vernal equinox

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Cairn T, on Carnbane East, near Oldcastle, Co. Meath. The entrance is locked in this picture, but guides are present for much of the summer months.

About 6000 years ago, construction began on a large complex of passage graves atop three hills near Oldcastle, Co. Meath. Known as Loughcrew or more picturesquely as Sliabh na Callighe/The Hills of the Witch, these are relatively small cairns (in relation to the famous passage grave sites at Brú na Bóinne), but what they lack in size they make up for in number (30), several of which feature carvings and contain triple (or cruciform) chambers. One of the largest, known as Cairn T, is illuminated by the sunrise on the spring and autumn equinoxes. The passage is very short, the back of the chamber a mere couple of meters from the entrance, but this tiny chamber is heavily carved, and the slab illuminated by the sun contains many enigmatic images and symbols.

As well as the usual circles surrounded by rays (often thought to represent stars or the sun), and groups of semi-circular lines and various shapes (which some have suggested may be calendars or some form of scale) there are what appear to be child-like depictions of flowers and leaves, perhaps trees. Alright, that’s my own theory; but, given that the equinoxes represent the pivotal points in the natural cycle (spring for planting and autumn for harvesting) it makes sense to me. However, there are probably as many opinions as there are observers, so I’ll reserve judgement until I have a chance to watch the carvings emerge from the darkness with the sunrise on some future equinox.

The rear of the chamber at Cairn T, in the Loughcrew complex in Co. Meath. Somebody seems to have used chalk to better outline the carvings, and the green may be some mold or lichen growing due to the damp conditions in the cairn.

Today, Loughcrew is off the major tourist trail and definitely one of the lesser-known passage grave complexes, but it’s thought that at one time it was extremely important. The hills on which the main cairns are located are called Carnbane East and West; in Irish, that translates as white-cairn. There are walls of white quartz running around some of the fields on these hills, stones that are believed to have been taken from the cairns when the English passed laws requiring the enclosure of agricultural land. As we’ve seen at Newgrange, some passage graves were covered with white quartz, which would have glittered in the sun and drawn the eye for miles around — in the same way that Renaissance Christians built cathedrals to inspire awe at first glance. Perhaps these tombs enjoyed a similar level of importance in prehistoric society? Cairn T is also known as the Tomb of the Ollamh Fodhla, the learned judge who codified Ireland’s ancient Brehon laws, and was presumably an important man who could conceivably have had his ashes interred at a significant site.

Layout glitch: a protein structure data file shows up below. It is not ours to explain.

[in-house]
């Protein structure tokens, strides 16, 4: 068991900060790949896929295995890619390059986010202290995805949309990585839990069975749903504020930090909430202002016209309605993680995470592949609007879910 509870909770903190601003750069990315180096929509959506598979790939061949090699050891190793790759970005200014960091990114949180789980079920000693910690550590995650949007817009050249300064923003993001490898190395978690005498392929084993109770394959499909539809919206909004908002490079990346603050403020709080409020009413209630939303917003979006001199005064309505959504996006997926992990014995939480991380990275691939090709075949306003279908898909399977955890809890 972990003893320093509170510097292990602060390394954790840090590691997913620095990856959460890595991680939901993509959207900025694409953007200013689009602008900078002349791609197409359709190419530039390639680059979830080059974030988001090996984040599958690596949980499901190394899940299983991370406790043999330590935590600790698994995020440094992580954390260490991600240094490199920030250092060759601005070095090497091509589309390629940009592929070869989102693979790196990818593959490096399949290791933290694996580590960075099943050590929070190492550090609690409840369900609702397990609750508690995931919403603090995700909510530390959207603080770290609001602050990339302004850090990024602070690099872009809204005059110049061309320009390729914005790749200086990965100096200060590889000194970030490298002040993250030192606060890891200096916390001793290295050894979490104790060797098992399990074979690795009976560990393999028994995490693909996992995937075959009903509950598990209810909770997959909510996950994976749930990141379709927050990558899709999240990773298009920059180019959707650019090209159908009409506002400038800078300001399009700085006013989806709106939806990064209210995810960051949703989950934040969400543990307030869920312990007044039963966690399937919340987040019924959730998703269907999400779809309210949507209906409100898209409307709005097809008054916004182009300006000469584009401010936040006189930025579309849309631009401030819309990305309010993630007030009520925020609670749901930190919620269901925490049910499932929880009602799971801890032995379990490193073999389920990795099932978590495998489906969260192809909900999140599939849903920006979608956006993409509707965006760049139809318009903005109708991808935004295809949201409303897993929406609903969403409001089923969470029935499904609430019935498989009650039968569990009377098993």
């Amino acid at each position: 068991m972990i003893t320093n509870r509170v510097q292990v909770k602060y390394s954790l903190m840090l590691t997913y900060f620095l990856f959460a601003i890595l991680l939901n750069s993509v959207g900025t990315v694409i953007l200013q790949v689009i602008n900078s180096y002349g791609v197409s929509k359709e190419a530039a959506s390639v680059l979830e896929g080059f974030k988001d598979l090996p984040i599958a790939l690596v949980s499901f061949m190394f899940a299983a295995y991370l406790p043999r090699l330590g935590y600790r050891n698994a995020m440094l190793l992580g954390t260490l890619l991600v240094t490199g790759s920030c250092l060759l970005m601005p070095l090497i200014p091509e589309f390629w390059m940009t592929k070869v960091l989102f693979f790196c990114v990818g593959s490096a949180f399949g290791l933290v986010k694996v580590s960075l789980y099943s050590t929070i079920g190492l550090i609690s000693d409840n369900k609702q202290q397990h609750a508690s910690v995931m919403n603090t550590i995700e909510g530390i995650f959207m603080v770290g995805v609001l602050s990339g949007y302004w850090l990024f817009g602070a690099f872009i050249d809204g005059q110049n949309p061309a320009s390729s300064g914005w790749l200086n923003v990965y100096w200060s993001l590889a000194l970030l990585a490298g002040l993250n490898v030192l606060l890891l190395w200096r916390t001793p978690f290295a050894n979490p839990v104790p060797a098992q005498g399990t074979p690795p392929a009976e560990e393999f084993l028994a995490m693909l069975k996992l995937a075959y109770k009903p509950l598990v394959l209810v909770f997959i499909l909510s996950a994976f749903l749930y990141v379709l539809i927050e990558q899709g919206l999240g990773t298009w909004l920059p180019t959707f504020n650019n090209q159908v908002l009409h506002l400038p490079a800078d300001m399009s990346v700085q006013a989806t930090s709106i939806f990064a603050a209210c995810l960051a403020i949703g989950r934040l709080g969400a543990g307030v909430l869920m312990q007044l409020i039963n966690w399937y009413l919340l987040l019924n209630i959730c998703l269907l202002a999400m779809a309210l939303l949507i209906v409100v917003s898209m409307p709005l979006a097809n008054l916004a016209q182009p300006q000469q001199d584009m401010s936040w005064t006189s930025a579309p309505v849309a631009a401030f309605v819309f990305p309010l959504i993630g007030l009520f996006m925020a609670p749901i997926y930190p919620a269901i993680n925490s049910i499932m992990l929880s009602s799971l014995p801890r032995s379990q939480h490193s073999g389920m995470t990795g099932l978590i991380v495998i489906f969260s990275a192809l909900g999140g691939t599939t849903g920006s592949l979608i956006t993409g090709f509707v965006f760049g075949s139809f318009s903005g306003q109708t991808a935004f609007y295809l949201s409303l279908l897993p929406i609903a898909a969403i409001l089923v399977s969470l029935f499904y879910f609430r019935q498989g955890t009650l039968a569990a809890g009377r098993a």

The blessing of Loughcrew’s relative anonymity is that anyone can show up at sunrise on the equinoxes and watch the illumination take place. It apparently lasts for almost an hour, and as the rear of the chamber is clearly visible from just outside the entrance, there is no need for a lottery to get inside. In the summer months, an official guide is resident on Carnbane East to admit visitors to Cairn T and tell them the history of the site. I hope whoever manages to be there for the equinoxes enjoys the show, and the rest of us can use the equinox illumination as a reminder that it’s time to get on with our planting or harvesting.